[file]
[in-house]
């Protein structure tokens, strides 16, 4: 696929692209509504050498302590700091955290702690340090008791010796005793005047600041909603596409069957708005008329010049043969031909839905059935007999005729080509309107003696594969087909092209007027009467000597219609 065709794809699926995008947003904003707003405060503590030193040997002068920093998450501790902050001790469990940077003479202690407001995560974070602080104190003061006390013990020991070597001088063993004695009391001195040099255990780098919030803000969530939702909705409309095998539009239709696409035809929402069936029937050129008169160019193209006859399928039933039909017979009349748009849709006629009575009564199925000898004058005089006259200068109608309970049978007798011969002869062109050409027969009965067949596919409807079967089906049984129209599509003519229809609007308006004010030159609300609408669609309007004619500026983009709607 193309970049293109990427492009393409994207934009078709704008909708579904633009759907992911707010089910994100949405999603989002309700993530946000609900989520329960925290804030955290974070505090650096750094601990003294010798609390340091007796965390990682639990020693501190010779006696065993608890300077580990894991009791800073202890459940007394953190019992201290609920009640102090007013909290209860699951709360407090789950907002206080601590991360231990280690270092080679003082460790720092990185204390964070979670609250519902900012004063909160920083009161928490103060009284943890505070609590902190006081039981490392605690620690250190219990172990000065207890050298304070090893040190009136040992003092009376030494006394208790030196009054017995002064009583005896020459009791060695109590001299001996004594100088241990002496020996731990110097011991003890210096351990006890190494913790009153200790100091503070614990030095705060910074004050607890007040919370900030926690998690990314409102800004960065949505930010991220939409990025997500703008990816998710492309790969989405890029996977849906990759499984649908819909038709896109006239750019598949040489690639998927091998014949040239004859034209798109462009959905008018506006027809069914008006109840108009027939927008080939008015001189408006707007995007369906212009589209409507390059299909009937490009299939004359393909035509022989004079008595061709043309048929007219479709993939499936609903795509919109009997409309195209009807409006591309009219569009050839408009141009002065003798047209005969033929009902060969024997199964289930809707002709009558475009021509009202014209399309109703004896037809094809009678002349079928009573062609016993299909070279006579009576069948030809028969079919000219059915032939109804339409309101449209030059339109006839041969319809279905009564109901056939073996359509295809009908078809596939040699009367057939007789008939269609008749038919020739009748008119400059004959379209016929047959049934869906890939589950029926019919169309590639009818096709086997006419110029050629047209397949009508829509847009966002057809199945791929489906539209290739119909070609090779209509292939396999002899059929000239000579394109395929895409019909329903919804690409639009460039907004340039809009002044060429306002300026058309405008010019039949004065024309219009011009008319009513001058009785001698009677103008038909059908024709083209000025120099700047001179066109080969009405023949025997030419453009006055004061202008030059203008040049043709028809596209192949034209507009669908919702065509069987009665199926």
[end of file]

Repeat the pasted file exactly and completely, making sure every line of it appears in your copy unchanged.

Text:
[in-house]
């Protein structure tokens, strides 16, 4: 696929692209509504050498302590700091955290702690340090008791010796005793005047600041909603596409069957708005008329010049043969031909839905059935007999005729080509309107003696594969087909092209007027009467000597219609 065709794809699926995008947003904003707003405060503590030193040997002068920093998450501790902050001790469990940077003479202690407001995560974070602080104190003061006390013990020991070597001088063993004695009391001195040099255990780098919030803000969530939702909705409309095998539009239709696409035809929402069936029937050129008169160019193209006859399928039933039909017979009349748009849709006629009575009564199925000898004058005089006259200068109608309970049978007798011969002869062109050409027969009965067949596919409807079967089906049984129209599509003519229809609007308006004010030159609300609408669609309007004619500026983009709607 193309970049293109990427492009393409994207934009078709704008909708579904633009759907992911707010089910994100949405999603989002309700993530946000609900989520329960925290804030955290974070505090650096750094601990003294010798609390340091007796965390990682639990020693501190010779006696065993608890300077580990894991009791800073202890459940007394953190019992201290609920009640102090007013909290209860699951709360407090789950907002206080601590991360231990280690270092080679003082460790720092990185204390964070979670609250519902900012004063909160920083009161928490103060009284943890505070609590902190006081039981490392605690620690250190219990172990000065207890050298304070090893040190009136040992003092009376030494006394208790030196009054017995002064009583005896020459009791060695109590001299001996004594100088241990002496020996731990110097011991003890210096351990006890190494913790009153200790100091503070614990030095705060910074004050607890007040919370900030926690998690990314409102800004960065949505930010991220939409990025997500703008990816998710492309790969989405890029996977849906990759499984649908819909038709896109006239750019598949040489690639998927091998014949040239004859034209798109462009959905008018506006027809069914008006109840108009027939927008080939008015001189408006707007995007369906212009589209409507390059299909009937490009299939004359393909035509022989004079008595061709043309048929007219479709993939499936609903795509919109009997409309195209009807409006591309009219569009050839408009141009002065003798047209005969033929009902060969024997199964289930809707002709009558475009021509009202014209399309109703004896037809094809009678002349079928009573062609016993299909070279006579009576069948030809028969079919000219059915032939109804339409309101449209030059339109006839041969319809279905009564109901056939073996359509295809009908078809596939040699009367057939007789008939269609008749038919020739009748008119400059004959379209016929047959049934869906890939589950029926019919169309590639009818096709086997006419110029050629047209397949009508829509847009966002057809199945791929489906539209290739119909070609090779209509292939396999002899059929000239000579394109395929895409019909329903919804690409639009460039907004340039809009002044060429306002300026058309405008010019039949004065024309219009011009008319009513001058009785001698009677103008038909059908024709083209000025120099700047001179066109080969009405023949025997030419453009006055004061202008030059203008040049043709028809596209192949034209507009669908919702065509069987009665199926």